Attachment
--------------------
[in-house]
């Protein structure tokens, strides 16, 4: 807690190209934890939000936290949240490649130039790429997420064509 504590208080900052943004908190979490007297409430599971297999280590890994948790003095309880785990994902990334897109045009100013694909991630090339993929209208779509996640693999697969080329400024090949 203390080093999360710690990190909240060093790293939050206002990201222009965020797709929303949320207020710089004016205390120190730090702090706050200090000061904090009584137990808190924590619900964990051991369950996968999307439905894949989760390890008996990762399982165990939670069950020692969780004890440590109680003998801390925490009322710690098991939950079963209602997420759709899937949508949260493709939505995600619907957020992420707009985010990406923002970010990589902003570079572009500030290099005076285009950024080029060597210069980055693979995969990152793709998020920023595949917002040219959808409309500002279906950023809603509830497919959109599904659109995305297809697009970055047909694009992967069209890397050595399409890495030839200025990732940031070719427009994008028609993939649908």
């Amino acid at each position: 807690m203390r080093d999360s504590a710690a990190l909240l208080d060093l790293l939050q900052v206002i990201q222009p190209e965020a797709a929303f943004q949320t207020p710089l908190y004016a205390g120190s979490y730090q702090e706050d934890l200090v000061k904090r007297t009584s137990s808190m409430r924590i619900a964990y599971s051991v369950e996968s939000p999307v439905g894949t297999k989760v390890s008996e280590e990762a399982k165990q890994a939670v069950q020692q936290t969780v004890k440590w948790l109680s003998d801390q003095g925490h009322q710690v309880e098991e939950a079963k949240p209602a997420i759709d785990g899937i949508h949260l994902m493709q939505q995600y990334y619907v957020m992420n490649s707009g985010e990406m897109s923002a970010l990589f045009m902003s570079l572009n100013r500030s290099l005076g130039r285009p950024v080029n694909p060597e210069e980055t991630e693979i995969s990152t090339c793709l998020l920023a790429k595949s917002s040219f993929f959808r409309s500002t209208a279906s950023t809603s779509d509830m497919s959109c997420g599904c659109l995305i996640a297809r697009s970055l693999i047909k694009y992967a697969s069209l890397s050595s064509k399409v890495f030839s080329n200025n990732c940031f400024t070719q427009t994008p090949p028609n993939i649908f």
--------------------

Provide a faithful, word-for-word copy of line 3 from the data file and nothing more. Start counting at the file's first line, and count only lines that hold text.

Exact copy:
């Amino acid at each position: 807690m203390r080093d999360s504590a710690a990190l909240l208080d060093l790293l939050q900052v206002i990201q222009p190209e965020a797709a929303f943004q949320t207020p710089l908190y004016a205390g120190s979490y730090q702090e706050d934890l200090v000061k904090r007297t009584s137990s808190m409430r924590i619900a964990y599971s051991v369950e996968s939000p999307v439905g894949t297999k989760v390890s008996e280590e990762a399982k165990q890994a939670v069950q020692q936290t969780v004890k440590w948790l109680s003998d801390q003095g925490h009322q710690v309880e098991e939950a079963k949240p209602a997420i759709d785990g899937i949508h949260l994902m493709q939505q995600y990334y619907v957020m992420n490649s707009g985010e990406m897109s923002a970010l990589f045009m902003s570079l572009n100013r500030s290099l005076g130039r285009p950024v080029n694909p060597e210069e980055t991630e693979i995969s990152t090339c793709l998020l920023a790429k595949s917002s040219f993929f959808r409309s500002t209208a279906s950023t809603s779509d509830m497919s959109c997420g599904c659109l995305i996640a297809r697009s970055l693999i047909k694009y992967a697969s069209l890397s050595s064509k399409v890495f030839s080329n200025n990732c940031f400024t070719q427009t994008p090949p028609n993939i649908f």